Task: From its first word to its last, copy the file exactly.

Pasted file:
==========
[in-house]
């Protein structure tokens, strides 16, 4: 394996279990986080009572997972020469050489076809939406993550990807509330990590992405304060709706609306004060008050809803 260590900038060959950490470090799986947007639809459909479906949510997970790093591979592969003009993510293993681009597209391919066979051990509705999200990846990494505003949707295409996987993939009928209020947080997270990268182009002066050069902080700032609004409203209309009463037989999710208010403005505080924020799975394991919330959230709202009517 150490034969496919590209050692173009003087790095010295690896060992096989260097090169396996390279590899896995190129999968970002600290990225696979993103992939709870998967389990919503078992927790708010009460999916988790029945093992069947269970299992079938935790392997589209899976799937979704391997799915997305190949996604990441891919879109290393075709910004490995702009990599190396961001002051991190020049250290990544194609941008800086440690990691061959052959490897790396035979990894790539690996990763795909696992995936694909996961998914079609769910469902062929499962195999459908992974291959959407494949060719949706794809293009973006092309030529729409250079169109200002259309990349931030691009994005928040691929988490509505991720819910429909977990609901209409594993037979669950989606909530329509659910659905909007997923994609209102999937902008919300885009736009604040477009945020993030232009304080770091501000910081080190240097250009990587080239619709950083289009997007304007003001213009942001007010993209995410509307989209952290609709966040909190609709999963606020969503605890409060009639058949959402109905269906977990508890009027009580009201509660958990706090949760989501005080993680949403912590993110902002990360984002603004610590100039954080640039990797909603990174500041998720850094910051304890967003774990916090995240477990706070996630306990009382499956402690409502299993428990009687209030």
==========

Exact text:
[in-house]
């Protein structure tokens, strides 16, 4: 394996279990986080009572997972020469050489076809939406993550990807509330990590992405304060709706609306004060008050809803 260590900038060959950490470090799986947007639809459909479906949510997970790093591979592969003009993510293993681009597209391919066979051990509705999200990846990494505003949707295409996987993939009928209020947080997270990268182009002066050069902080700032609004409203209309009463037989999710208010403005505080924020799975394991919330959230709202009517 150490034969496919590209050692173009003087790095010295690896060992096989260097090169396996390279590899896995190129999968970002600290990225696979993103992939709870998967389990919503078992927790708010009460999916988790029945093992069947269970299992079938935790392997589209899976799937979704391997799915997305190949996604990441891919879109290393075709910004490995702009990599190396961001002051991190020049250290990544194609941008800086440690990691061959052959490897790396035979990894790539690996990763795909696992995936694909996961998914079609769910469902062929499962195999459908992974291959959407494949060719949706794809293009973006092309030529729409250079169109200002259309990349931030691009994005928040691929988490509505991720819910429909977990609901209409594993037979669950989606909530329509659910659905909007997923994609209102999937902008919300885009736009604040477009945020993030232009304080770091501000910081080190240097250009990587080239619709950083289009997007304007003001213009942001007010993209995410509307989209952290609709966040909190609709999963606020969503605890409060009639058949959402109905269906977990508890009027009580009201509660958990706090949760989501005080993680949403912590993110902002990360984002603004610590100039954080640039990797909603990174500041998720850094910051304890967003774990916090995240477990706070996630306990009382499956402690409502299993428990009687209030």